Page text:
In a recent order by the U.S. District Court for the Western District of Louisiana, Lafayette Division, the court approved a Medicare Set-Aside in a Longshore and Harbor Workers’ Compensation Act (LHWCA) case.
Gregory Bessard was injured in a workplace accident when he jammed his neck and right shoulder on a crane aboard a lift boat working in the Gulf of Mexico. He underwent an anterior cervical decompression and fusion of the C5-6 and C6-7 levels of the spine. After lengthy negotiations, the defendant agreed to settle the case for $785,000 conditional upon obtaining a Medicare Set-Aside. The MSA report came back showing that Mr. Bessard’s estimated injury related, Medicare allowable future medical expenses were $6,701.00.
The parties were concerned that CMS would not review the MSA so they jointly filed a motion of declaratory judgment asking the court to: approve the settlement, state that the interests of Medicare were being protected and order Mr. Bessard to establish an MSA. CMS responded to a court inquiry stating that, “CMS would neither participate nor review the parties’ determination of whether a set aside was needed or the amount of the set-aside with respect to the liability settlement. Nevertheless, CMS expects the settlement funds to be exhausted on otherwise Medicare covered and otherwise reimbursable services related to what was claimed and/or released before Medicare is billed for future medical services”.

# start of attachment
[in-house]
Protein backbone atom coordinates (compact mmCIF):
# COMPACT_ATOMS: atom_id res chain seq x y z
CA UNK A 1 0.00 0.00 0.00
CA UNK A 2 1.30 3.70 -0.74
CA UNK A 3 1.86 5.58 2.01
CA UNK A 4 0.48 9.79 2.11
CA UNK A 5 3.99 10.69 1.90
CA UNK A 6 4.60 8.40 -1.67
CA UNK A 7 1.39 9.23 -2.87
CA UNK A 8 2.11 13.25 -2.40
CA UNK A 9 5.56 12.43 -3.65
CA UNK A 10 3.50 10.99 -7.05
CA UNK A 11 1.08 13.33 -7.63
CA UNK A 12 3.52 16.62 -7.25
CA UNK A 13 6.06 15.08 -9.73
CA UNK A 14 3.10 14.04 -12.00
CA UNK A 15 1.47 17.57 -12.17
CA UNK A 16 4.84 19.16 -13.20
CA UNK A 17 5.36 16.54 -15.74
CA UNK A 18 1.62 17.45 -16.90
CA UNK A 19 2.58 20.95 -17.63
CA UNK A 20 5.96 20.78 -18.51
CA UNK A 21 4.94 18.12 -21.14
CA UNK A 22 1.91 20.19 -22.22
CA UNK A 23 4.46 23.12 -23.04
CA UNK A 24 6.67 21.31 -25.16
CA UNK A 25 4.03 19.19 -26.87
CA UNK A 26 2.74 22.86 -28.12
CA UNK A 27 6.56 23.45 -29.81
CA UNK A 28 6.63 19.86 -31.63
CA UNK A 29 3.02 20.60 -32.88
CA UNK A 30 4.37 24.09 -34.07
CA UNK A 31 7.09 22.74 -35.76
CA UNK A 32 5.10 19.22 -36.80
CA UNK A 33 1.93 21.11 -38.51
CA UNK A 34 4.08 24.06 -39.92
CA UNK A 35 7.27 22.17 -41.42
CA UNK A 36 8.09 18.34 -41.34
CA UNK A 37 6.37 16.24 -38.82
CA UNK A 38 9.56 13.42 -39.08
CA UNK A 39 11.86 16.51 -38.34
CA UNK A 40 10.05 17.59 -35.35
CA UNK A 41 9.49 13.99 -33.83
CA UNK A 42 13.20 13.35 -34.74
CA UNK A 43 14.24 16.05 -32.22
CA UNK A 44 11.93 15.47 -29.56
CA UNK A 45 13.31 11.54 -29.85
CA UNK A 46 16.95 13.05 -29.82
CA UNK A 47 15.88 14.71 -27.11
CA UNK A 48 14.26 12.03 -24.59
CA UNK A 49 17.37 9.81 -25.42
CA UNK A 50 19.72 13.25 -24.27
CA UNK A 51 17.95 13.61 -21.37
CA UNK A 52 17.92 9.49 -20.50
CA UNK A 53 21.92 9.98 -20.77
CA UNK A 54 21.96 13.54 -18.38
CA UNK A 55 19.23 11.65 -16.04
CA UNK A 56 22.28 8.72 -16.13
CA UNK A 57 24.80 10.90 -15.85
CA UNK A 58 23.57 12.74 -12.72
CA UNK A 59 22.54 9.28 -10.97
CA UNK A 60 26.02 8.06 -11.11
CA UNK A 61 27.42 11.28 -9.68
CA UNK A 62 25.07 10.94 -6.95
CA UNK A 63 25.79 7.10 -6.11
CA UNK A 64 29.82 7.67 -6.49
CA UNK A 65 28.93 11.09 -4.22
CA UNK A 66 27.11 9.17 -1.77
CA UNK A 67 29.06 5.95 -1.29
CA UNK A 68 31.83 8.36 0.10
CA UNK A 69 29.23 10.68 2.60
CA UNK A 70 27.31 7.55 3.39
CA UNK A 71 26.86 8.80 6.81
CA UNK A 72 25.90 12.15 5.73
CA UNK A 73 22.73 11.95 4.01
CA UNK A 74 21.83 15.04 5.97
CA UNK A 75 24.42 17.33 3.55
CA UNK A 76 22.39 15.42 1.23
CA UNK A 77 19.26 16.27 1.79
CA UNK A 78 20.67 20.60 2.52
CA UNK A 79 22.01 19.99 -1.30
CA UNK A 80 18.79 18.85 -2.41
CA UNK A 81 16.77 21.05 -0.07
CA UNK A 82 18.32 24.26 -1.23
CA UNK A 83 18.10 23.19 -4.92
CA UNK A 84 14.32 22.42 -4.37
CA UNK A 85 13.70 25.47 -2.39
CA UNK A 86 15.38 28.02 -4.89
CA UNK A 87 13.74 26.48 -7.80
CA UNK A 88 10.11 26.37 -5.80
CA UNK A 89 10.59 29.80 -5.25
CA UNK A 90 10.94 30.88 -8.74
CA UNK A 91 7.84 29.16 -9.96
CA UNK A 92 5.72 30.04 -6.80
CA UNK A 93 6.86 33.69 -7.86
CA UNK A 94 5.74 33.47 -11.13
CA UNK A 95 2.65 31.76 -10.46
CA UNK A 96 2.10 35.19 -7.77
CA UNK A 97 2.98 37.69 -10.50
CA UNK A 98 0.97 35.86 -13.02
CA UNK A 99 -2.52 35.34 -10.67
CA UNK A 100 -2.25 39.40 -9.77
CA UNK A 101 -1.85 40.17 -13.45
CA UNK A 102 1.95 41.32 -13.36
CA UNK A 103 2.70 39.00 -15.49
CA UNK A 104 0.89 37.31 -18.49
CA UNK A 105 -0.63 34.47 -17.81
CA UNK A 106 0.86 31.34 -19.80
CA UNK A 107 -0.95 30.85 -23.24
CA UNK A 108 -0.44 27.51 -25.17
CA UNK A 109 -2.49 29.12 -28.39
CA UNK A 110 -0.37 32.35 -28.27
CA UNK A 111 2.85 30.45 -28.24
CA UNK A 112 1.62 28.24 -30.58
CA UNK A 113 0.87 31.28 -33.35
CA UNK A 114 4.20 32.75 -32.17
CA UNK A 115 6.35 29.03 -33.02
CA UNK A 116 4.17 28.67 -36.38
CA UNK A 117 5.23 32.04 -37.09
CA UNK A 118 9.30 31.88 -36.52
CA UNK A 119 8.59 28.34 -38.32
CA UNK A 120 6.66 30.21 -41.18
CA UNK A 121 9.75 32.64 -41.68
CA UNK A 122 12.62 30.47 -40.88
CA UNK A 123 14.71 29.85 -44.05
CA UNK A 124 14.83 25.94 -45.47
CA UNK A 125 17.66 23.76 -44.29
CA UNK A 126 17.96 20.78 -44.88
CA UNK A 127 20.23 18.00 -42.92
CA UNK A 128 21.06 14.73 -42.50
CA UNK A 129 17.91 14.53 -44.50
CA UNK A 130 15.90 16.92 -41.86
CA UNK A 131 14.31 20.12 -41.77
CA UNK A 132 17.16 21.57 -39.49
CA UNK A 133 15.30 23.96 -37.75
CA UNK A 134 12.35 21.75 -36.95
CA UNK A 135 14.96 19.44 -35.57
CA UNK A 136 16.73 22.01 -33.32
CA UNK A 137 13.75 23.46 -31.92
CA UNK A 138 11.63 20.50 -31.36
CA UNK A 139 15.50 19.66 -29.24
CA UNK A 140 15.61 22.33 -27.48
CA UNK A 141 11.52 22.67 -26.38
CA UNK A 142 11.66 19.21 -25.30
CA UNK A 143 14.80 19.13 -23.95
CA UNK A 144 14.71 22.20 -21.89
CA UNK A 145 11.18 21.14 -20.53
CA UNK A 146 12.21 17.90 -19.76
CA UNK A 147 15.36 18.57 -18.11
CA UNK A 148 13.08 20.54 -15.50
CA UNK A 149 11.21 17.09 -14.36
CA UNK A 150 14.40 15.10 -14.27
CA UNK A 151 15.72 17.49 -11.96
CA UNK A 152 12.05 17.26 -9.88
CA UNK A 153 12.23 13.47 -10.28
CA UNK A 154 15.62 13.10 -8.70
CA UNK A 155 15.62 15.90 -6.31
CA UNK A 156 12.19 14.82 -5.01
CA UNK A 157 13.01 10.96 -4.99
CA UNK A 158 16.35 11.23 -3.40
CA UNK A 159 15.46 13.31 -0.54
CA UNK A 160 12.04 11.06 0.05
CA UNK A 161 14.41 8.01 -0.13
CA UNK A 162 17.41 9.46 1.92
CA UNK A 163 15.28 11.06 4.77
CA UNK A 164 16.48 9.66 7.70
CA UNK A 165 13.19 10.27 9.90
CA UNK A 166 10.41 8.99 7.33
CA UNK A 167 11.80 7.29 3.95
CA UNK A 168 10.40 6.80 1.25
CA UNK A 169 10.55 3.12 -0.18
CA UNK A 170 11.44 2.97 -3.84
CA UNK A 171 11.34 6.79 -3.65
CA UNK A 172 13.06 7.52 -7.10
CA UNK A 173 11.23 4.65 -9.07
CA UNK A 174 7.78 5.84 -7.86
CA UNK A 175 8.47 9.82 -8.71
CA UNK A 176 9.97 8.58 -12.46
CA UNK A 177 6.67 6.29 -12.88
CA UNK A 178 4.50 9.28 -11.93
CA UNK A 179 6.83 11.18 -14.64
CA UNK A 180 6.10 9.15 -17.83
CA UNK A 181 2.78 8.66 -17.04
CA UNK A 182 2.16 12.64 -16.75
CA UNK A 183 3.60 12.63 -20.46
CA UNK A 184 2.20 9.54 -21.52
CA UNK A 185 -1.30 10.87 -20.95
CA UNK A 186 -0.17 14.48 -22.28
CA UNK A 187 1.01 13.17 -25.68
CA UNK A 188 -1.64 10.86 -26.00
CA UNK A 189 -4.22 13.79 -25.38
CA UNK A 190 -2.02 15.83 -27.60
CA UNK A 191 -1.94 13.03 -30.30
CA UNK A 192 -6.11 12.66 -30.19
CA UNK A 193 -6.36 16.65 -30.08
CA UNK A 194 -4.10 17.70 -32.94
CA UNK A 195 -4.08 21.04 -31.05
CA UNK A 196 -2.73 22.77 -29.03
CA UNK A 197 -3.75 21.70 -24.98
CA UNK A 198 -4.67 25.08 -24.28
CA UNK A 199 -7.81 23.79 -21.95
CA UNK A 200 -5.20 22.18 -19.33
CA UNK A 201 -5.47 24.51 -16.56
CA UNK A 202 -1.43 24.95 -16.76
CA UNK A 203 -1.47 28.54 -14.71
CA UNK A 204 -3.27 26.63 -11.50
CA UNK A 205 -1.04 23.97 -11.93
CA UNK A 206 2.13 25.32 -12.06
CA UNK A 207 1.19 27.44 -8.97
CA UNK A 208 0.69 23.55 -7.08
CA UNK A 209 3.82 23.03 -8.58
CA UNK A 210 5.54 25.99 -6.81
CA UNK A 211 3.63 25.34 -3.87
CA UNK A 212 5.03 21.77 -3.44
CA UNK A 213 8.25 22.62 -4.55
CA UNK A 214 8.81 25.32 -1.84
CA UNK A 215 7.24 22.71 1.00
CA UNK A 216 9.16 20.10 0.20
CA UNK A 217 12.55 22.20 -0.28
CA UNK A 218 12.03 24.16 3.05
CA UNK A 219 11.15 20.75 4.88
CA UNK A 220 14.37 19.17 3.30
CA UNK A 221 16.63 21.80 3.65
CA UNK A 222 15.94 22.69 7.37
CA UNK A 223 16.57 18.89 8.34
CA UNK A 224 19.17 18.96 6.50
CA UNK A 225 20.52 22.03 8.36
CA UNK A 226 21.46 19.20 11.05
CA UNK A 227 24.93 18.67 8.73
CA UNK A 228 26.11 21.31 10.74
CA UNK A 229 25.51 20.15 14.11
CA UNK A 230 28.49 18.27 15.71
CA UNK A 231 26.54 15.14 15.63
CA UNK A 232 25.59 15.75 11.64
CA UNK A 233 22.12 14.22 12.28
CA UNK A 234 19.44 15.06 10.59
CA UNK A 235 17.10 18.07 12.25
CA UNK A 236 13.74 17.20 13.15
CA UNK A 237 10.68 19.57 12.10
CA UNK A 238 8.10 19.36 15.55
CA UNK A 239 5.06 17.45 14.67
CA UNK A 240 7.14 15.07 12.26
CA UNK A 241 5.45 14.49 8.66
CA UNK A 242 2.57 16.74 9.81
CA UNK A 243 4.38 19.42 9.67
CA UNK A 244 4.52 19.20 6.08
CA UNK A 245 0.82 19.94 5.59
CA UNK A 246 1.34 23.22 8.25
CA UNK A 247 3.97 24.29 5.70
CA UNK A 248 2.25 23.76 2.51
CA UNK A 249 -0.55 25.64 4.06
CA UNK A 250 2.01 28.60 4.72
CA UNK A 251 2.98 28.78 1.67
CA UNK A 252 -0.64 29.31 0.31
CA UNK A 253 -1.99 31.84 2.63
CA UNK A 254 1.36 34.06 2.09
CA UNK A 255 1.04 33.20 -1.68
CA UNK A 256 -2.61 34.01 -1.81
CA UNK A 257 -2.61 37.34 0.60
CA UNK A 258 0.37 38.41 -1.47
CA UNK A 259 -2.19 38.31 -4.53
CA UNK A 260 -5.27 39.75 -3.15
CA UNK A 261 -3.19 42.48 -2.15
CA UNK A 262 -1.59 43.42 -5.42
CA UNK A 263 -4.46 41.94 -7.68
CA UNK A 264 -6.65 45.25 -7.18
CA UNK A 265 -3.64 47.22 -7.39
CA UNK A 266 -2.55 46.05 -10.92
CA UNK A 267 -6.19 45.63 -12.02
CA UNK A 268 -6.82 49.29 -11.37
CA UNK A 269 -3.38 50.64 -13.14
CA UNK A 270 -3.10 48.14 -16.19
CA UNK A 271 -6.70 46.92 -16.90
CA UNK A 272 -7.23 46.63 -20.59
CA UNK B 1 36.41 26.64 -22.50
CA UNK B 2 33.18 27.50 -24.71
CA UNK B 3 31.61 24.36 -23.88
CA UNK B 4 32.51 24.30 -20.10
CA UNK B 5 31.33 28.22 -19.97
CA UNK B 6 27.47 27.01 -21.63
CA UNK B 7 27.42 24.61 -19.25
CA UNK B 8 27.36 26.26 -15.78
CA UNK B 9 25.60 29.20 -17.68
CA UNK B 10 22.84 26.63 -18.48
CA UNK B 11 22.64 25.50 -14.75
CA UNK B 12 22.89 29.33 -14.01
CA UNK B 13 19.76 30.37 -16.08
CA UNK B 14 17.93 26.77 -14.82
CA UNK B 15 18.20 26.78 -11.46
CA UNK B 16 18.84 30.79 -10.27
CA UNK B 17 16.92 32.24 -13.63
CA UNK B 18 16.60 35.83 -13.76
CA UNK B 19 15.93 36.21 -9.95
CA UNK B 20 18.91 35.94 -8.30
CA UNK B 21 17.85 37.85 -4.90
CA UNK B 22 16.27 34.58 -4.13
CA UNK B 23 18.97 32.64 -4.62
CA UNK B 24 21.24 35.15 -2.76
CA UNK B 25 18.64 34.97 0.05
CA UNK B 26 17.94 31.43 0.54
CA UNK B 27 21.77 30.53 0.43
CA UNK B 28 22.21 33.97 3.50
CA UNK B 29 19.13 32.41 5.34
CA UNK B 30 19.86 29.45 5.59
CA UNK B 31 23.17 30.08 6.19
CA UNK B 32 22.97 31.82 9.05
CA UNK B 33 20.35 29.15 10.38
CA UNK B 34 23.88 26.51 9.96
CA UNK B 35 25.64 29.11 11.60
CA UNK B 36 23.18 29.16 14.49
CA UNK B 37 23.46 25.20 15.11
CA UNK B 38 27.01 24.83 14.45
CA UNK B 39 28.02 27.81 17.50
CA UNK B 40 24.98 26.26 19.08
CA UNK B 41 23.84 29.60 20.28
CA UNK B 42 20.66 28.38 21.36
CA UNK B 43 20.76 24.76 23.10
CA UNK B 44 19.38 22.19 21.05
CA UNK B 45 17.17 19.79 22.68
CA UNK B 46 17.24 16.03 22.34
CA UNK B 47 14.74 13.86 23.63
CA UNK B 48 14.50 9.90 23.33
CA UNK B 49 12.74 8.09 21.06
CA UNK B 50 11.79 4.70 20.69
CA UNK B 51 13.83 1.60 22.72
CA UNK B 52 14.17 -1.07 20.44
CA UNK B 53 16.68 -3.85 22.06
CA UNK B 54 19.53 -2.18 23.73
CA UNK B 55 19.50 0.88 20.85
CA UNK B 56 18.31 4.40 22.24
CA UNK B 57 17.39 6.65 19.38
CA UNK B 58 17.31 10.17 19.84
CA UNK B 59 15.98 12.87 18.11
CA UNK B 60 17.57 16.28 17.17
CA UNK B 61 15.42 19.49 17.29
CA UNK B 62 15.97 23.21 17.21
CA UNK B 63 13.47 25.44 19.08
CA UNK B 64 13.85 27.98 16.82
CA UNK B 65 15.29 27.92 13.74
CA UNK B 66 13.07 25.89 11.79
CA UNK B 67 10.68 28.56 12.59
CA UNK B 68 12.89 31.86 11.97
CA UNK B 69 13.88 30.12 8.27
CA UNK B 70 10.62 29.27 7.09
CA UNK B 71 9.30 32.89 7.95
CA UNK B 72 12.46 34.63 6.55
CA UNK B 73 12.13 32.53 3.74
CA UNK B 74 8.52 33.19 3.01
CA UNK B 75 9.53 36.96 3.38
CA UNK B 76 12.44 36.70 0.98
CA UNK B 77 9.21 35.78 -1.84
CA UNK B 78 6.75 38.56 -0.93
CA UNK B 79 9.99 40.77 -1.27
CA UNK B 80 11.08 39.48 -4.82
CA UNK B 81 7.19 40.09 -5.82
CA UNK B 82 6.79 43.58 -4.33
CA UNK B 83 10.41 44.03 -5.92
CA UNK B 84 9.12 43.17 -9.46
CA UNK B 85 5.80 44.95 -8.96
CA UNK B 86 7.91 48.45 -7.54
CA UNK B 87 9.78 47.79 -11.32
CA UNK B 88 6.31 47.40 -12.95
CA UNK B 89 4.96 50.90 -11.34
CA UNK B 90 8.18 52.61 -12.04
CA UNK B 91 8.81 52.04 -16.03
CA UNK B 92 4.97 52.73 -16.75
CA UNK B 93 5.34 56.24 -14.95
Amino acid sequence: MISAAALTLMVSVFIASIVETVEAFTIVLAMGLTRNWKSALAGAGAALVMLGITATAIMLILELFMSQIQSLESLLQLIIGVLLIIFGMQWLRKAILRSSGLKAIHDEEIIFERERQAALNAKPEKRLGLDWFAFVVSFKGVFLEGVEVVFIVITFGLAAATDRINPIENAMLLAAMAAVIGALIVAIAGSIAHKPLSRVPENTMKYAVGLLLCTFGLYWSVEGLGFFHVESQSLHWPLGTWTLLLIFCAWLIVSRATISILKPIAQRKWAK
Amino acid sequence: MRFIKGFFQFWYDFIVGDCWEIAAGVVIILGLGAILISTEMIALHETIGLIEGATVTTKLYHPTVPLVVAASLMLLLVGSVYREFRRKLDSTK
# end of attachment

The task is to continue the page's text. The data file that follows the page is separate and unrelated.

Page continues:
The court found that “since CMS provides no procedure by which to determine the adequacy of protecting Medicare’s interests” in this case, the $6,701.00 MSA was reasonable and fairly took Medicare’s interests into consideration. In addition, the court ordered Mr. Bressard to establish and self-administer the MSA.
Interestingly, the court also found that Mr. Bessard was “able” to self-administer the MSA. This complies with an October 15, 2004 CMS memo that requires that all MSA administrators (including self-administrators) be “competent”; a requirement that CMS rarely ever enforces.
This case is very similar to Smith v. Marine Terminals of Arkansas (8/9/2011) where CMS refused to review a LHWCA case even though it exceeded their review threshold. The court determined that the MSA was reasonable and that Medicare’s interests were reasonably considered and protected in the settlement.
The Bessard v. Superior Energy Services case points out that navigating the waters of MSP compliance can be difficult. It’s a shame that CMS provides very little guidance to parties who are just trying to protect Medicare’s interests, preserve the Medicare Trust Funds and comply with the Medicare Secondary Payer statute. Having to go to federal court is not an appropriate approach. The solution to this problem seems very simple. Medicare should establish and publish detailed guidelines for settling parties to follow so they can have certainty that they are complying with the statute.